The Stigma of Veteran Mental Health. The stigma against Veteran Mental Health still exists in the military service. It exists to an equal extent after veterans transition out of the military.

For Veterans, Success or Struggle in Transition Can Depend on Mental Health. Stability in a veteran’s mental health is a key factor in the success or failure of their transition.

Extreme challenges veterans face:

We Lost Another Veteran Yesterday. Veteran suicide is an epidemic and a difficult fact of life. This post addresses veteran suicide. It also addresses the fact that each of us has the ability to save a veteran’s life.

A Veteran Spent Last Night in Jail. An extreme example of a difficult transition is when a veteran gets caught up in the justice system. Like many of our governmental systems, it’s not perfect, but then again, neither are we.

Personal Favorites

Audacity is the Key to Victory in Battle…and in Life. The closest thing I have to a personal mantra, life philosophy, whatever you want to call it. The Audacity Principle is what keeps me going.

Never Underestimate the Power of the LGOP. For my Airborne Brethren, and D-Day buffs, there is no need to describe what an LGOP is. For the rest of you, a peek into my unique mindset. A by-product of someone who jumped out of a perfectly good airplane 35 too many times.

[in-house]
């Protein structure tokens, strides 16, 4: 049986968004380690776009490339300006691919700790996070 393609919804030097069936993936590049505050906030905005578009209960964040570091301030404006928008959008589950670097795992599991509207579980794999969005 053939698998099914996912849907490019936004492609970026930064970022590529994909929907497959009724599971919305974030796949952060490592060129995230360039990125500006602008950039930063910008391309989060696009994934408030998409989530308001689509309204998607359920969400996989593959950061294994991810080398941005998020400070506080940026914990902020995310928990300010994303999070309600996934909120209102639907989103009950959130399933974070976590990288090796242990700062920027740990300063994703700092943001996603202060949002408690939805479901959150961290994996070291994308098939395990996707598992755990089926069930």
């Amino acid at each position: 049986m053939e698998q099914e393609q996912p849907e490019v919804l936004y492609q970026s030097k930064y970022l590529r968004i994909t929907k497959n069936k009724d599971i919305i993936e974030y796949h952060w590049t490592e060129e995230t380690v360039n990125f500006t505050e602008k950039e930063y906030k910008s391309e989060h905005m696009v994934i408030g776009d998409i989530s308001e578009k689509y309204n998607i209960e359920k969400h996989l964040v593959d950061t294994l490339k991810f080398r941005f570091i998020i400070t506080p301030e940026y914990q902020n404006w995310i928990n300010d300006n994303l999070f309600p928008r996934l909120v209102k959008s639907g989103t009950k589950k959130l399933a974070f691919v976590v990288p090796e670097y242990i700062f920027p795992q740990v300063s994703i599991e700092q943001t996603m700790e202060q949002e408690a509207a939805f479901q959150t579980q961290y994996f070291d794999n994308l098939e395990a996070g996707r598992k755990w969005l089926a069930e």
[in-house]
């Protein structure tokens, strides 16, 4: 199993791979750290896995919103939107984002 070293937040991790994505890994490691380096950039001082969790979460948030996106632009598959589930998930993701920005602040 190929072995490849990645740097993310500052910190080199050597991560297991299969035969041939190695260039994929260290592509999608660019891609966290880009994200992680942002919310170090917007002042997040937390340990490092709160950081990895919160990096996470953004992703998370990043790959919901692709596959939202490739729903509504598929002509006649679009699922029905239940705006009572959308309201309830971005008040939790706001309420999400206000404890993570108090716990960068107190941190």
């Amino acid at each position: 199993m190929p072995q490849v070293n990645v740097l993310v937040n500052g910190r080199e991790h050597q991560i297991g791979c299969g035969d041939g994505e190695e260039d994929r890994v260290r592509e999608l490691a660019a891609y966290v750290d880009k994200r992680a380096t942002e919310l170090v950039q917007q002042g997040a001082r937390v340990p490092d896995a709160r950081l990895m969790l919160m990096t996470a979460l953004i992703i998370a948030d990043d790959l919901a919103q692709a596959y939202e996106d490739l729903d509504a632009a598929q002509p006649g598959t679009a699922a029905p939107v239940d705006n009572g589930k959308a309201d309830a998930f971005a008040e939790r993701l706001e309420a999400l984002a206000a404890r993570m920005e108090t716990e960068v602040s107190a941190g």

Thanks for reading, if you made it this far. I’d like to hear how you’ve used some of these posts, how they’ve impacted you, what they’ve helped you do. Feel free to message me, connect with me, comment on this post or any of the others. If you feel as though any of these posts may be helpful to another veteran, share them with those you care about.

By adding our individual voices together, we can make the difference in the life of a veteran.


The Head Space and Timing Blog is supported by the Colorado Veterans Health and Wellness Agency, a 501(c)3 Nonprofit in Colorado Springs, Colorado. CVHWA provides military culturally competent mental health counseling to veterans and their spouses, regardless of characterization of discharge, time of service, or era of service. Our vision is to assist veterans to identify and remove barriers to their mental, physical, emotional, and behavioral wellness. For questions or inquiries, contact us!

Duane France

Duane K. L. France is a combat veteran of both Iraq and Afghanistan, as well as a mental health counselor practicing in the state of Colorado. Do you want to join the conversation regarding veteran mental health? Share, like, and comment. Read Duane's previous posts and follow him on Twitter and LinkedIn. Keep the conversation about #veteranmentalhealth going.


Jeri Baker · January 22, 2017 at 4:38 pm

A tremendous resource. Thank you.

BTU #58 – Duane France: Army NCO to Thought Leader on Veterans Mental Health | Beyond the Uniform · January 11, 2017 at 7:05 am